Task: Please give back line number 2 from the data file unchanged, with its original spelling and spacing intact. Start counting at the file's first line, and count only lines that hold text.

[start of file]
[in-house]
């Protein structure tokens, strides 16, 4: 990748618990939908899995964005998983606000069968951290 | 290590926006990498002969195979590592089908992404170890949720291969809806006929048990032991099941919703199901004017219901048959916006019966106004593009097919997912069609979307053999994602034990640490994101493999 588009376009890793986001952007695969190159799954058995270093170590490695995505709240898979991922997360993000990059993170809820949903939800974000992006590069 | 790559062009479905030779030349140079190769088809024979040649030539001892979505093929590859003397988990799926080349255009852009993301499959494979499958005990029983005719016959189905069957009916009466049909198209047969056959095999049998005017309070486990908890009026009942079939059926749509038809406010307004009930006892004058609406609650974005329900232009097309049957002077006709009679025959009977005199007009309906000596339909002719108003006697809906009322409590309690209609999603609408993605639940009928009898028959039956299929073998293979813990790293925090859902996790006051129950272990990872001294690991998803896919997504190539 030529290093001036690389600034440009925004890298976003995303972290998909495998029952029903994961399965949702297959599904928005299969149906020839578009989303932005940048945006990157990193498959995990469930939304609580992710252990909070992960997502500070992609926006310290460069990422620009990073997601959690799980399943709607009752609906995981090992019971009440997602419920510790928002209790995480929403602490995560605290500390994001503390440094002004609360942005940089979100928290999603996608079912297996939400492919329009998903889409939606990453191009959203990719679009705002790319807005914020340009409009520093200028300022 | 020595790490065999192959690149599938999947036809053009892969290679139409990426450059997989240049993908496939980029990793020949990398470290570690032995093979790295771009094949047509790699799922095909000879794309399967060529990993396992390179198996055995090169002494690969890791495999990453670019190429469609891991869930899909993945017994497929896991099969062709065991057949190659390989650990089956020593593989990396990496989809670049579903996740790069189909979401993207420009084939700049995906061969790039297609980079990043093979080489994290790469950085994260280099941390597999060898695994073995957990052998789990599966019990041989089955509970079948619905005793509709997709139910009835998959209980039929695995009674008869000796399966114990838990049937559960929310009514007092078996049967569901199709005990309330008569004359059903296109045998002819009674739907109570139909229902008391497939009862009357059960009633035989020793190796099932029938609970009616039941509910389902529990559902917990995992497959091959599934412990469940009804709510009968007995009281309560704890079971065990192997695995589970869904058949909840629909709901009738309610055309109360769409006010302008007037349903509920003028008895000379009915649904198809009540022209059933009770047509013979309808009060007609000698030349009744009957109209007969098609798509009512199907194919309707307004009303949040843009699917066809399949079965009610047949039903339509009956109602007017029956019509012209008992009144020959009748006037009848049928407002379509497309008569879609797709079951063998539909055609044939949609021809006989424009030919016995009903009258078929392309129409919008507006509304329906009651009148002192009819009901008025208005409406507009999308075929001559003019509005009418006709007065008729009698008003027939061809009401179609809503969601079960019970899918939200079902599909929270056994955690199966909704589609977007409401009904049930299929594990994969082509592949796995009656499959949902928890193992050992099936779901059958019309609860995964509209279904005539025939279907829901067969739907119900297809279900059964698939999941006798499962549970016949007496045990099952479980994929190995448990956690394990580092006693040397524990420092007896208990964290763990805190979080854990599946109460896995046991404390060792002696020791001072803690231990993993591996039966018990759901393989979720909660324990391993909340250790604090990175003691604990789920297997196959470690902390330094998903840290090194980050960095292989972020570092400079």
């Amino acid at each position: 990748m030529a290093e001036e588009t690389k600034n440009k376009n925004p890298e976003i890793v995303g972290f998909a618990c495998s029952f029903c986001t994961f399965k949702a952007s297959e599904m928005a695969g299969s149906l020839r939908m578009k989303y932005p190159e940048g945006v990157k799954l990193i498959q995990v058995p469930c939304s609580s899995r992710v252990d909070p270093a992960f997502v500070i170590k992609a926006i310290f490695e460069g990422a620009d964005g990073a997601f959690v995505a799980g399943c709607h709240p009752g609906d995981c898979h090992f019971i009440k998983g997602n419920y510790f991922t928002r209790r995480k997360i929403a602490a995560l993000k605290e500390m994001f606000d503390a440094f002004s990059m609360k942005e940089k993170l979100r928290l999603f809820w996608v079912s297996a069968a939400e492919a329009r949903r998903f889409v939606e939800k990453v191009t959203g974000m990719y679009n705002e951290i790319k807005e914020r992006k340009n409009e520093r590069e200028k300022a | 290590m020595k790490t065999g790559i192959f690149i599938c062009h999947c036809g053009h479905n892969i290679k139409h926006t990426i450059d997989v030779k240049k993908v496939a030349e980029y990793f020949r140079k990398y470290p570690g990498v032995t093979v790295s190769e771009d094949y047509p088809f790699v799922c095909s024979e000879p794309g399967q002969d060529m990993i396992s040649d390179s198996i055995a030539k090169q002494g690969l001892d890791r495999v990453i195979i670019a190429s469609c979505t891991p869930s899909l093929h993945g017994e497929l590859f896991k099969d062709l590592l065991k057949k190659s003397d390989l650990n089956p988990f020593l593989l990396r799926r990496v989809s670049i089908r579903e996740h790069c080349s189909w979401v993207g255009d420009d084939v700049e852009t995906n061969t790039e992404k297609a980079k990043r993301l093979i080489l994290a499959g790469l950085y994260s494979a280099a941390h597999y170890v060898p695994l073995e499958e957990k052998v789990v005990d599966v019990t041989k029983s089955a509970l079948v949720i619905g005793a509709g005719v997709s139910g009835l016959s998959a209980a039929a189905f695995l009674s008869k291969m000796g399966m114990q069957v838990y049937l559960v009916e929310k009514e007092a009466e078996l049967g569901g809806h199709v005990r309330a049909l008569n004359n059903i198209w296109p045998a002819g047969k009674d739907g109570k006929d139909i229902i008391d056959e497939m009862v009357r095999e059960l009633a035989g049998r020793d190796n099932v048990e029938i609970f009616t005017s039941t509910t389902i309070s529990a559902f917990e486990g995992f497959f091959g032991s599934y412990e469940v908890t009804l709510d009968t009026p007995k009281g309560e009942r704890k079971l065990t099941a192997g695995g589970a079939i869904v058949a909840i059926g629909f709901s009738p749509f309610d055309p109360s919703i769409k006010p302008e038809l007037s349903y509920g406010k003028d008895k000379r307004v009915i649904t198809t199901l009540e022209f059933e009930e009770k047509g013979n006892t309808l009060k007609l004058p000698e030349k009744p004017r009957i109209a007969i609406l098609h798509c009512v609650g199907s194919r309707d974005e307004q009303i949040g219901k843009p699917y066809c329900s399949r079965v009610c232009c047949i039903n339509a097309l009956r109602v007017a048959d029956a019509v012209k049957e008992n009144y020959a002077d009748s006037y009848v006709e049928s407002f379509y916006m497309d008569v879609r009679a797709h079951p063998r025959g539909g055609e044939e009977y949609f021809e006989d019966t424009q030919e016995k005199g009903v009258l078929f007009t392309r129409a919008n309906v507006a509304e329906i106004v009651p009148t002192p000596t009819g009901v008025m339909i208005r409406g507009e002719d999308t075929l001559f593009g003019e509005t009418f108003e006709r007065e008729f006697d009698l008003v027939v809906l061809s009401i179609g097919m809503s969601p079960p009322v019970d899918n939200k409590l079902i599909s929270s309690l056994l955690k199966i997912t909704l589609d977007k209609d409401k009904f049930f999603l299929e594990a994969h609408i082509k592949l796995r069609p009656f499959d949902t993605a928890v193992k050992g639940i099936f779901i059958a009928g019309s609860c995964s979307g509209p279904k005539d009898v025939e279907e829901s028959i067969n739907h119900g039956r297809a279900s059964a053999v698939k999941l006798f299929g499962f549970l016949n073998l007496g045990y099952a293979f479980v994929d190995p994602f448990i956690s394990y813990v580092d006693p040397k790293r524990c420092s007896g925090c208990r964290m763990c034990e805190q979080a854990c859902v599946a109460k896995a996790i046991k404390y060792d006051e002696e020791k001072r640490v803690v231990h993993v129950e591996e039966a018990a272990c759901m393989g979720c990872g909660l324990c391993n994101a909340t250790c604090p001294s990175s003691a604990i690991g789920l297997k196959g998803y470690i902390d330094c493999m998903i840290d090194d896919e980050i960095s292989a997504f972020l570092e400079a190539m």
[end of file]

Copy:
């Protein structure tokens, strides 16, 4: 990748618990939908899995964005998983606000069968951290 | 290590926006990498002969195979590592089908992404170890949720291969809806006929048990032991099941919703199901004017219901048959916006019966106004593009097919997912069609979307053999994602034990640490994101493999 588009376009890793986001952007695969190159799954058995270093170590490695995505709240898979991922997360993000990059993170809820949903939800974000992006590069 | 790559062009479905030779030349140079190769088809024979040649030539001892979505093929590859003397988990799926080349255009852009993301499959494979499958005990029983005719016959189905069957009916009466049909198209047969056959095999049998005017309070486990908890009026009942079939059926749509038809406010307004009930006892004058609406609650974005329900232009097309049957002077006709009679025959009977005199007009309906000596339909002719108003006697809906009322409590309690209609999603609408993605639940009928009898028959039956299929073998293979813990790293925090859902996790006051129950272990990872001294690991998803896919997504190539 030529290093001036690389600034440009925004890298976003995303972290998909495998029952029903994961399965949702297959599904928005299969149906020839578009989303932005940048945006990157990193498959995990469930939304609580992710252990909070992960997502500070992609926006310290460069990422620009990073997601959690799980399943709607009752609906995981090992019971009440997602419920510790928002209790995480929403602490995560605290500390994001503390440094002004609360942005940089979100928290999603996608079912297996939400492919329009998903889409939606990453191009959203990719679009705002790319807005914020340009409009520093200028300022 | 020595790490065999192959690149599938999947036809053009892969290679139409990426450059997989240049993908496939980029990793020949990398470290570690032995093979790295771009094949047509790699799922095909000879794309399967060529990993396992390179198996055995090169002494690969890791495999990453670019190429469609891991869930899909993945017994497929896991099969062709065991057949190659390989650990089956020593593989990396990496989809670049579903996740790069189909979401993207420009084939700049995906061969790039297609980079990043093979080489994290790469950085994260280099941390597999060898695994073995957990052998789990599966019990041989089955509970079948619905005793509709997709139910009835998959209980039929695995009674008869000796399966114990838990049937559960929310009514007092078996049967569901199709005990309330008569004359059903296109045998002819009674739907109570139909229902008391497939009862009357059960009633035989020793190796099932029938609970009616039941509910389902529990559902917990995992497959091959599934412990469940009804709510009968007995009281309560704890079971065990192997695995589970869904058949909840629909709901009738309610055309109360769409006010302008007037349903509920003028008895000379009915649904198809009540022209059933009770047509013979309808009060007609000698030349009744009957109209007969098609798509009512199907194919309707307004009303949040843009699917066809399949079965009610047949039903339509009956109602007017029956019509012209008992009144020959009748006037009848049928407002379509497309008569879609797709079951063998539909055609044939949609021809006989424009030919016995009903009258078929392309129409919008507006509304329906009651009148002192009819009901008025208005409406507009999308075929001559003019509005009418006709007065008729009698008003027939061809009401179609809503969601079960019970899918939200079902599909929270056994955690199966909704589609977007409401009904049930299929594990994969082509592949796995009656499959949902928890193992050992099936779901059958019309609860995964509209279904005539025939279907829901067969739907119900297809279900059964698939999941006798499962549970016949007496045990099952479980994929190995448990956690394990580092006693040397524990420092007896208990964290763990805190979080854990599946109460896995046991404390060792002696020791001072803690231990993993591996039966018990759901393989979720909660324990391993909340250790604090990175003691604990789920297997196959470690902390330094998903840290090194980050960095292989972020570092400079």